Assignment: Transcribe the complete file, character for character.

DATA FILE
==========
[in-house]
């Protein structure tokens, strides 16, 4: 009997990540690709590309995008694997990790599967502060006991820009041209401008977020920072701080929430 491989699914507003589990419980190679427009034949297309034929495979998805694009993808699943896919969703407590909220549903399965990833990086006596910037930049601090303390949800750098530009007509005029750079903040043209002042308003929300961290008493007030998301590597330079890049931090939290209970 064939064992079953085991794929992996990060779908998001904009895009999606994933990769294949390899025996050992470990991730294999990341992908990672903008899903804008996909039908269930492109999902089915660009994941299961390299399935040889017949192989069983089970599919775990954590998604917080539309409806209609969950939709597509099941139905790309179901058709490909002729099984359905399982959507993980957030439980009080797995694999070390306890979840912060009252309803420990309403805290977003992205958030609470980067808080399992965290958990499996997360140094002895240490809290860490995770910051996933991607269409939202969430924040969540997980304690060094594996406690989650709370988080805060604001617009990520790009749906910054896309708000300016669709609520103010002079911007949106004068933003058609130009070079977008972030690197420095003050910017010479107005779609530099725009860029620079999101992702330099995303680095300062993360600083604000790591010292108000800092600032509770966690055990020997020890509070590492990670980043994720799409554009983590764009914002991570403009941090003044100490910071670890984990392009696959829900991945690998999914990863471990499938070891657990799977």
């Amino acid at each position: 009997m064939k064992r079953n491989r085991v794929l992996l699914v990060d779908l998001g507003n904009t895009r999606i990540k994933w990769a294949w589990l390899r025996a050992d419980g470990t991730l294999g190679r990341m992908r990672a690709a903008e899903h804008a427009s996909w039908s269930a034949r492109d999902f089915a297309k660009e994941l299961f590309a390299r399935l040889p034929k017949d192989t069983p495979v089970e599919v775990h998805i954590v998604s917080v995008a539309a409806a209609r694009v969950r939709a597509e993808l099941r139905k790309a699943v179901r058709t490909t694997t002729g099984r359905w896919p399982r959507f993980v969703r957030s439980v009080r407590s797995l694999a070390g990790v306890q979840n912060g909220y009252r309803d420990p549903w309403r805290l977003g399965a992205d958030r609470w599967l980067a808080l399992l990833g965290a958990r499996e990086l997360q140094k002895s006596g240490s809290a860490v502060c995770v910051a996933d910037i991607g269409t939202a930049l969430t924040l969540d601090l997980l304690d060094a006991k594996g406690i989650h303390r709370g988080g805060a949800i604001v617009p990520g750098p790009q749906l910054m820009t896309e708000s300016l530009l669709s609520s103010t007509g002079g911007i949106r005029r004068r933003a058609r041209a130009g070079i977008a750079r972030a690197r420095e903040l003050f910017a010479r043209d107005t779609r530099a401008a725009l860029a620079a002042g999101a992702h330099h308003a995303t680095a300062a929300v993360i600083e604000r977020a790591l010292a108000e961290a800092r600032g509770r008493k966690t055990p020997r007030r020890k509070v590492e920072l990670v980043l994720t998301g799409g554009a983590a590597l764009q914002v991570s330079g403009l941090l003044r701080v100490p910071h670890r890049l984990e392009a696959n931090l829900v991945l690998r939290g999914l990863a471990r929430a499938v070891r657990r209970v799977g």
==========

[in-house]
């Protein structure tokens, strides 16, 4: 009997990540690709590309995008694997990790599967502060006991820009041209401008977020920072701080929430 491989699914507003589990419980190679427009034949297309034929495979998805694009993808699943896919969703407590909220549903399965990833990086006596910037930049601090303390949800750098530009007509005029750079903040043209002042308003929300961290008493007030998301590597330079890049931090939290209970 064939064992079953085991794929992996990060779908998001904009895009999606994933990769294949390899025996050992470990991730294999990341992908990672903008899903804008996909039908269930492109999902089915660009994941299961390299399935040889017949192989069983089970599919775990954590998604917080539309409806209609969950939709597509099941139905790309179901058709490909002729099984359905399982959507993980957030439980009080797995694999070390306890979840912060009252309803420990309403805290977003992205958030609470980067808080399992965290958990499996997360140094002895240490809290860490995770910051996933991607269409939202969430924040969540997980304690060094594996406690989650709370988080805060604001617009990520790009749906910054896309708000300016669709609520103010002079911007949106004068933003058609130009070079977008972030690197420095003050910017010479107005779609530099725009860029620079999101992702330099995303680095300062993360600083604000790591010292108000800092600032509770966690055990020997020890509070590492990670980043994720799409554009983590764009914002991570403009941090003044100490910071670890984990392009696959829900991945690998999914990863471990499938070891657990799977």
């Amino acid at each position: 009997m064939k064992r079953n491989r085991v794929l992996l699914v990060d779908l998001g507003n904009t895009r999606i990540k994933w990769a294949w589990l390899r025996a050992d419980g470990t991730l294999g190679r990341m992908r990672a690709a903008e899903h804008a427009s996909w039908s269930a034949r492109d999902f089915a297309k660009e994941l299961f590309a390299r399935l040889p034929k017949d192989t069983p495979v089970e599919v775990h998805i954590v998604s917080v995008a539309a409806a209609r694009v969950r939709a597509e993808l099941r139905k790309a699943v179901r058709t490909t694997t002729g099984r359905w896919p399982r959507f993980v969703r957030s439980v009080r407590s797995l694999a070390g990790v306890q979840n912060g909220y009252r309803d420990p549903w309403r805290l977003g399965a992205d958030r609470w599967l980067a808080l399992l990833g965290a958990r499996e990086l997360q140094k002895s006596g240490s809290a860490v502060c995770v910051a996933d910037i991607g269409t939202a930049l969430t924040l969540d601090l997980l304690d060094a006991k594996g406690i989650h303390r709370g988080g805060a949800i604001v617009p990520g750098p790009q749906l910054m820009t896309e708000s300016l530009l669709s609520s103010t007509g002079g911007i949106r005029r004068r933003a058609r041209a130009g070079i977008a750079r972030a690197r420095e903040l003050f910017a010479r043209d107005t779609r530099a401008a725009l860029a620079a002042g999101a992702h330099h308003a995303t680095a300062a929300v993360i600083e604000r977020a790591l010292a108000e961290a800092r600032g509770r008493k966690t055990p020997r007030r020890k509070v590492e920072l990670v980043l994720t998301g799409g554009a983590a590597l764009q914002v991570s330079g403009l941090l003044r701080v100490p910071h670890r890049l984990e392009a696959n931090l829900v991945l690998r939290g999914l990863a471990r929430a499938v070891r657990r209970v799977g």